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November 9, 2021

Orthographic Mapping--what is it and why is it important? (Part 1)

Did you know that literate adults have a library of 30,000 to 70,000 words they can read automatically, accurately and effortlessly? 

These words are considered "sight words," because we instantly recognize them by sight.  This library of sight words is called your "orthographic lexicon" or your "sight word memory" as these words are orthographically mapped in your brain.

What is orthographic mapping? 

The official definition of orthographic mapping is: 

"The mental process we use to store words for immediate, effortless, retrieval. It requires phoneme proficiency and letter sound proficiency, as well as the ability to unconsciously or consciously make connections between the oral sound spoken in words and the letters written in words." -Kilpatrick, 2016

To understand it more simply, orthographic mapping is a filing system for the brain.  When you encounter a word that has already been mapped (meaning it is already stored in your mental filing system) multiple things will occur--the ability to produce the word by decoding it and the ability to understand the meaning.  Orthographic mapping is the process that all successful readers use to become fluent readers.

Lets take the word "bed." When you see "bed" you should be able to associate the string of sounds to the letter order of the word.

In addition to pronouncing the word, you should have some sort of meaning attached to the word. For example when you read the word, "bed" you should be able to associate this word with something that one sleeps on, and some sort of visual imagery should pop into your brain.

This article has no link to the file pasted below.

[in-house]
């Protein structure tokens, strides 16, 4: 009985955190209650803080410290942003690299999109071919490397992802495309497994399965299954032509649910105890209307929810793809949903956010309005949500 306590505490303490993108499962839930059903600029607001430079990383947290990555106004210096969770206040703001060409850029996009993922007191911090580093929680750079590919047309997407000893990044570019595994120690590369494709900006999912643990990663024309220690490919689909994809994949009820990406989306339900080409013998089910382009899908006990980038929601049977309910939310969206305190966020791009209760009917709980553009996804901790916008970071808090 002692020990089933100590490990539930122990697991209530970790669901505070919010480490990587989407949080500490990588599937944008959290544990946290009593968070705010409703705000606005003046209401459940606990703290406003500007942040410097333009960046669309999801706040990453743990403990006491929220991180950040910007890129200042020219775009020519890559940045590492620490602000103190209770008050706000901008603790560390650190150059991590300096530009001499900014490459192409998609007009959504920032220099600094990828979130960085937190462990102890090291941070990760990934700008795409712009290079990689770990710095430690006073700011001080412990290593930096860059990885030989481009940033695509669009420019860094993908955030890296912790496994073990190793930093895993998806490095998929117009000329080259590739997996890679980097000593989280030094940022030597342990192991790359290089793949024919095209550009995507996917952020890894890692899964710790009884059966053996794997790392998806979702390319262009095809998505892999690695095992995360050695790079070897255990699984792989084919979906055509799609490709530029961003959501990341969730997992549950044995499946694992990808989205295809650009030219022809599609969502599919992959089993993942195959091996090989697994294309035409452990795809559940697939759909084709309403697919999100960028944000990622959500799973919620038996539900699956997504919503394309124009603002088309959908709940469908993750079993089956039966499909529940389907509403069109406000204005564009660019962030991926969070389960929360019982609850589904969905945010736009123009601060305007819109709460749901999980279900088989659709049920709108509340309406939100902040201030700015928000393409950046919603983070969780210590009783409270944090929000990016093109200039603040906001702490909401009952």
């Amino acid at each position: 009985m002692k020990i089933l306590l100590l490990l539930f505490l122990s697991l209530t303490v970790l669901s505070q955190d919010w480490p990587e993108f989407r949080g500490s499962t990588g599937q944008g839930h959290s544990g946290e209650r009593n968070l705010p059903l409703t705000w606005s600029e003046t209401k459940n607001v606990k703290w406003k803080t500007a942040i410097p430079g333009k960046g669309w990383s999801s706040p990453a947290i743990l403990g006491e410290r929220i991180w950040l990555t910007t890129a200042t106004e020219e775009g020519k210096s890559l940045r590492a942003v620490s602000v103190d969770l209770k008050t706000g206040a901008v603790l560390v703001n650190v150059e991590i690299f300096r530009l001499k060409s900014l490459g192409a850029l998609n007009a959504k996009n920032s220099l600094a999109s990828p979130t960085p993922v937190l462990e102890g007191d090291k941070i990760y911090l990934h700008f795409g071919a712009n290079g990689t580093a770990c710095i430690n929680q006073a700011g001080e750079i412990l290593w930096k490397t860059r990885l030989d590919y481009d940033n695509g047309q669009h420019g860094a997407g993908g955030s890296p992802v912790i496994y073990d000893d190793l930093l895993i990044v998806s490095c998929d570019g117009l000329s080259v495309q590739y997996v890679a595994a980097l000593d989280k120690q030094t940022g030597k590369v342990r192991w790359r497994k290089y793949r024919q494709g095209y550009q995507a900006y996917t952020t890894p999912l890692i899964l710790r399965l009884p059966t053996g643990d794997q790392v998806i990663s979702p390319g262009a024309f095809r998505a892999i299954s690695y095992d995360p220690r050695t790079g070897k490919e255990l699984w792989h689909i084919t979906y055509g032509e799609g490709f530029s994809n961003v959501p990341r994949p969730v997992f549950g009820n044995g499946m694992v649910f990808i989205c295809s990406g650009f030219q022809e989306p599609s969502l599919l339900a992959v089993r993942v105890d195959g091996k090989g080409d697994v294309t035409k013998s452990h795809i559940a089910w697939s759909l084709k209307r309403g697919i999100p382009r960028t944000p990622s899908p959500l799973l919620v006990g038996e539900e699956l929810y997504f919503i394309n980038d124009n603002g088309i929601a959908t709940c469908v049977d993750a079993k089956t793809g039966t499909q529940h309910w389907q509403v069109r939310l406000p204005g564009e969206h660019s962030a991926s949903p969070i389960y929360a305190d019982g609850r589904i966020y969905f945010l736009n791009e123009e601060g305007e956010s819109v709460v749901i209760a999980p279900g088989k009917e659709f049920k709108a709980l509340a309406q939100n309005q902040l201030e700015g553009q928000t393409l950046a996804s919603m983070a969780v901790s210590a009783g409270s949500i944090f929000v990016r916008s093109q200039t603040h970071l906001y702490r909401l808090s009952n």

Orthographic mapping is a high processing ability!  The most important thing to remember is that orthographic mapping is an immediate, effortless retrieval.  You see a word, you say it and you know it. 

Why is orthographic mapping important?

The great thing about mapped words is that once a word is mapped, you can't unmap it.  It is mapped forever.  Whoop!  Mapped words are what enables us to be efficient readers.  When we have a large orthographic lexicon, we are able to focus on the meaning of what we read INSTEAD of word reading.

Teachers in grades Prek to first help students with orthographic mapping by teaching students phonological awareness and decoding skills.  This sets the stage for typically developing readers in second grade and beyond to have strong skills to be able to map words. 

Orthographic mapping continues well into adulthood.  As readers we continue to map words and add them to our sight vocabulary, or orthographic lexicon.  As our sight word vocabulary increases, our fluency (accurate and efficient reading of text) also improves. 

Orthographic mapping is vital to become a successful reader. 

How do you help students map words?

Follow along in this three part blog series where we will tackle teaching strategies to help students map words AND resources teachers can use! 

In the meantime if you are looking for more information about orthographic mapping, check out this blog post I wrote earlier by clicking here.  It is full of GREAT information, and a video by David Kilpatrick!

Another great resources is a blog post from Keys to Literacy about orthographic mapping in school.

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